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I Study Longevity & These Are My 3 Nonnegotiables To Slow Down Aging

mbg Founder & Co-CEO By Jason Wachob

mbg Founder & Co-CEO

Jason Wachob is the Founder and Co-CEO of mindbodygreen and the author of Wellth.

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December 31, 2021 — 10:02 AM

Our annual Wellness Trends are here! As part of our 2022 trends, in partnership with sonos, we decided to dive deeper by sitting down with the experts behind the trends in these four special episodes of the mindbodygreen podcast.

Optimizing longevity is not just for the scientific elite. As we discussed in our 2022 Wellness Trends, trailblazing scientists, experts, and innovators are working to make longevity research and resources available to everyone. Longevity expert and Harvard geneticist David Sinclair, Ph.D., is one of those individuals: “With aging, [it’s like] we already know how to fly–now, we’re going to see how quickly and how cheaply we can do it,” he says on this episode of the mindbodygreen podcast. Meaning, we’ve identified the specific molecules and lifestyle interventions that can help slow down the aging process; and according to Sinclair, now we’re in a pretty good place to help make those interventions more accessible to the public.

The “longevity drugs” are still underway, but Sinclair does offer more than a few lifestyle changes to help increase lifespan (he has also developed a test that measures biological age and provides recommendations, which you can sign up for here, if you’re curious). Below, find his three underrated longevity tips anyone can commit to at any time:

1. Rest periods.

When it comes to longevity, experts agree that regular exercise is key. “Don’t sit around. The worst [thing] for you is not moving,” says Sinclair. However! He says healthyexercise sits on a bell curve: There’s a sweet spot for optimal well-being, and overdoing it can actually backfire for longevity.

According to Sinclair, engaging in high-intensity exercise every single day can result in a spike in cortisol. “That will age you,” he notes. (Elevated cortisol levels, after all, are associated with accelerated aging.) Of course, the type of exercise matters: Studies show that high-intensity exercise like CrossFit or running causes this temporary rise in cortisol levels–stick to an everyday schedule, and your body might have a difficult time recovering.

“You can over-stress the body,” notes Sinclair. “And so my recommendation is to exercise every other day, and let your body rest.” That’s the recipe for longevity success, he says: “Going full bore the whole time is not going to be optimal. You do need those rest periods.”


2. Cold plunges.

“I used to do cold plunges,” recounts Sinclair. “I used to do cycles of four degrees Celsius, almost shivering cold water, up to my neck and stay in there for as long as I could bear–which was about five minutes.” After those five minutes are up, Sinclair would jump out and sit in a sweltering sauna for 20 minutes. And repeat. “I’ve never felt better after that,” he says.

The research is still relatively young, but studies have associated “cold therapy,” or cryotherapy, with a balanced inflammatory response, improved sleep, muscle and joint comfort, and mood support. And according to Sinclair, a cold plunge also activates the production of brown fat: “Brown fat is super healthy,” he says. “It puts out signals that increase your metabolism.” Brown fat burns energy to create heat and manage body temperature, which is why it’s activated by colder temperatures.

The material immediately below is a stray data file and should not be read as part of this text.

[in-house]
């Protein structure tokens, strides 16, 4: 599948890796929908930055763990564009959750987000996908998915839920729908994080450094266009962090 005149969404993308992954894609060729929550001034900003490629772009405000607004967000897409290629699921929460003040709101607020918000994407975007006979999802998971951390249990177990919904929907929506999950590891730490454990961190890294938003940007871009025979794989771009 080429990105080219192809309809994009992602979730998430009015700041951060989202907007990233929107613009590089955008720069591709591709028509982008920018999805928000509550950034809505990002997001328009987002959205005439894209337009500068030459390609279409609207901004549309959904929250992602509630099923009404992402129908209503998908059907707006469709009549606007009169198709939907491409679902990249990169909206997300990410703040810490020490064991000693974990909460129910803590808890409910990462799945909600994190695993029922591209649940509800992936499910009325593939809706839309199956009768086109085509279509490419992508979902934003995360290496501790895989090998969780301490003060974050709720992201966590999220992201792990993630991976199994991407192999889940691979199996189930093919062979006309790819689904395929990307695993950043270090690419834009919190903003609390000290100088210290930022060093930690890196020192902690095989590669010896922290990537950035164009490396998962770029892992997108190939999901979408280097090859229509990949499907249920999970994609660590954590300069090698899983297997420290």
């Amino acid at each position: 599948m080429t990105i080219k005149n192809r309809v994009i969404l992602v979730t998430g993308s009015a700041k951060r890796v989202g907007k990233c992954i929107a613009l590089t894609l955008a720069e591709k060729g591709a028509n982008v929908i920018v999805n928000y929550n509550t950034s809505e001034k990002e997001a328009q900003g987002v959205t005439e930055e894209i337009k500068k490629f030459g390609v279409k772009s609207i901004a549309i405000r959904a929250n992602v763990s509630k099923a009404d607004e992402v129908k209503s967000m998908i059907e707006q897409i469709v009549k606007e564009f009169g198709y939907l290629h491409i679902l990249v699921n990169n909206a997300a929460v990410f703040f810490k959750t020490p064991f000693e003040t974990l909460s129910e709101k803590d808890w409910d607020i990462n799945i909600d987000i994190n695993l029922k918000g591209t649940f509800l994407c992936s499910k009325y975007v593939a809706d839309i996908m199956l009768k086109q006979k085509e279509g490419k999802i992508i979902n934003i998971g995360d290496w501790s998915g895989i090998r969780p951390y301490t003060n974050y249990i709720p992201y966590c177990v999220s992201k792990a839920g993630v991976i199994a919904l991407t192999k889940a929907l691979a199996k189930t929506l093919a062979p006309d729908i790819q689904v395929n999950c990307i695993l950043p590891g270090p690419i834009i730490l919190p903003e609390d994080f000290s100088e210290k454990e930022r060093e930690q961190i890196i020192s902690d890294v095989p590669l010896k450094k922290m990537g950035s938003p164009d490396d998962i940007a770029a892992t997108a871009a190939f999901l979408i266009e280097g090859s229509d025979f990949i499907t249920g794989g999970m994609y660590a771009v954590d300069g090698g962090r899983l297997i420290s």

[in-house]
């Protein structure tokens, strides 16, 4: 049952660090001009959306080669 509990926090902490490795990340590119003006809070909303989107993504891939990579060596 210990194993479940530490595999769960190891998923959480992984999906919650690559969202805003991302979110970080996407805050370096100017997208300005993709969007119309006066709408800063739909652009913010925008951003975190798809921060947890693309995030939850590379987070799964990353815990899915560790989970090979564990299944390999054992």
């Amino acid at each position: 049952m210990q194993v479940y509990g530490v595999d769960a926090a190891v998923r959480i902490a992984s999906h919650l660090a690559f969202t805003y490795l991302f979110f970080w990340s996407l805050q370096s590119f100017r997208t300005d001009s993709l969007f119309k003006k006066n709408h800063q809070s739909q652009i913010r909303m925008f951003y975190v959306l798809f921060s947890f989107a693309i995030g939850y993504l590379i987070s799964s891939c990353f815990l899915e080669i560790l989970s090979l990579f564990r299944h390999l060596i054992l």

Of course, not many of us have regular access to an icy body of water and/or a sauna, so Sinclair advises a shower time hack at least once a week: Just turn the nozzle as cold as you can and stand under the spray for a few minutes. After those few minutes are up, turn the faucet up to high heat and let the shower steam up (an impromptu steam sauna!). Just be careful not to actually stand under the scalding water, lest you burn your skin.

3. Maintain mental health.

“Your brain controls your longevity,” says Sinclair. “In my lab, we’ve manipulated mouse brains to make them turn on longevity genes–and then the whole mouse is healthy. We know that the brain puts out factors that will either accelerate aging or slow it down.”

Your mental and physical health are deeply connected–we don’t have to tell you how your stress levels affect everything from sleep to immunity to, yes, healthy aging. “Your mental state is important,” says Sinclair, and he advises to do what you can to keep your stress levels down. “If you can, meditate,” he adds. He also suggests speaking with a mental health professional, if it’s available to you: In fact, one study found that when 46 participants engaged in nine weeks of cognitive-behavioral therapy (CBT) treatment, they had reduced anxiety levels and increased telomerase activity (an enzyme that slows the shortening of telomeres, which effectively promotes longevity) in blood samples.

The takeaway.

We’re continuing to learn more and more about how to increase longevity–and how to make these resources accessible to the public. We predict we’ll see more of these resources in 2022 (read the full trend here!), but in the meantime? Sinclair’s lifestyle recommendations can make a significant difference.

Enjoy this episode, sponsored by sonos! And don’t forget to subscribe to our podcast on iTunes, Google Podcasts, Spotify, or Amazon Music!


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